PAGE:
Сетевое издание
Международный студенческий научный вестник
ISSN 2409-529X

1 1

Zaha Hadid is an Iraqi-British architect. In 2004 she became the first woman recipient of the Pritzker Architecture Prize. From the time she was a student at the Architectural Association School of Architecture in London, Zaha Hadid, Fellow of the American Institute of Architects, was famously influenced by the Russian Suprematists of St. Petersburg, mainly by Kazimir Malevich.

Early in her career, Hadid resolved to develop the ideas of a movement that was derailed after political resistance against them, grown in post-Revolutionary Russia. Malevich was never able to consummate his own theories by building real structures. But through her projects Hadid brought the implications of the Black Square, the Red Square, and all the other four-dimensional geometries floating in the white infinities of Malevich’s canvases into reality, in a way the master himself could not have anticipated. In project by project taking great evolutionary leaps, she transformed his “Suprematism” into designs of keen emotional intensity [1].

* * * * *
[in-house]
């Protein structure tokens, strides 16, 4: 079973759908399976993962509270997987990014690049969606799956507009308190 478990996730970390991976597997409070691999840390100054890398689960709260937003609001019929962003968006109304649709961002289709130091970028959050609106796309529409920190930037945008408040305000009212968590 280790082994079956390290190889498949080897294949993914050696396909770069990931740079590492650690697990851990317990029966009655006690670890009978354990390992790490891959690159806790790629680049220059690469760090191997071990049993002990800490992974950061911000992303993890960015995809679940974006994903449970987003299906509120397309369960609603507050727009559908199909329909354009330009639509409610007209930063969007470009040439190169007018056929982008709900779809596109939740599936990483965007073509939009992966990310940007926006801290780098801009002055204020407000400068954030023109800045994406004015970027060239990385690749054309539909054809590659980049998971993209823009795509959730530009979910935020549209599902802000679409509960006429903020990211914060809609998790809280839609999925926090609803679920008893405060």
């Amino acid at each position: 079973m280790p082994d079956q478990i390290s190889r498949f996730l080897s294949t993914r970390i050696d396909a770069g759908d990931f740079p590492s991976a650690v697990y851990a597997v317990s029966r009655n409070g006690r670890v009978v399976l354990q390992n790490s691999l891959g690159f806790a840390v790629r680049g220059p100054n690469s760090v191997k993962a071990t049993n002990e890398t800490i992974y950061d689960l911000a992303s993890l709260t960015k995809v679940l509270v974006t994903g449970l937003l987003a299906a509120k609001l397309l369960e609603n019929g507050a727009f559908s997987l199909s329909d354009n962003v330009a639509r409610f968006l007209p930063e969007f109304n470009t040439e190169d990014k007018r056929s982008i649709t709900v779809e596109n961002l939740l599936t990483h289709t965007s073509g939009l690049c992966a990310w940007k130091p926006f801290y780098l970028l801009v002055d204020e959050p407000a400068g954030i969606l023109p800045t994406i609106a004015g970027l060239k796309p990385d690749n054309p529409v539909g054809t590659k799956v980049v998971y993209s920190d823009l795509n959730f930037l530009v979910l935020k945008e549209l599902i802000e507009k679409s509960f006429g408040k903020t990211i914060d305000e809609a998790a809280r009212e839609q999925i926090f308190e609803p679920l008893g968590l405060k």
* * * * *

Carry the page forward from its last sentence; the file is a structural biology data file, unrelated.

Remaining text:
But Hadid’s work did not just extrapolated from canonical suprematism or other influences; her own artistic and architectural inventiveness took those seminal influences into highly original, purely Hadidian territory.In a reaction to the often crushing regularities of industrial Modernism and the leveling impact of normative standards it was Hadid who escaped Euclidean forms early in her career with impure, illegitimate geometries, and then with increasingly liquid shapes and spaces, some stretched like rubber. She works with surprising versatility at all scales in all building types, from her vast urban plan for Singapore to product design: shoes, rings, benches, and even a car.

Unlike the Russian Constructivists, often confused with Suprematists, Hadid is not concerned about the mechanics of architecture, about showing how buildings are fastened. Malevich was a mystic, and Hadid likewise wanted to create a sense of wonder.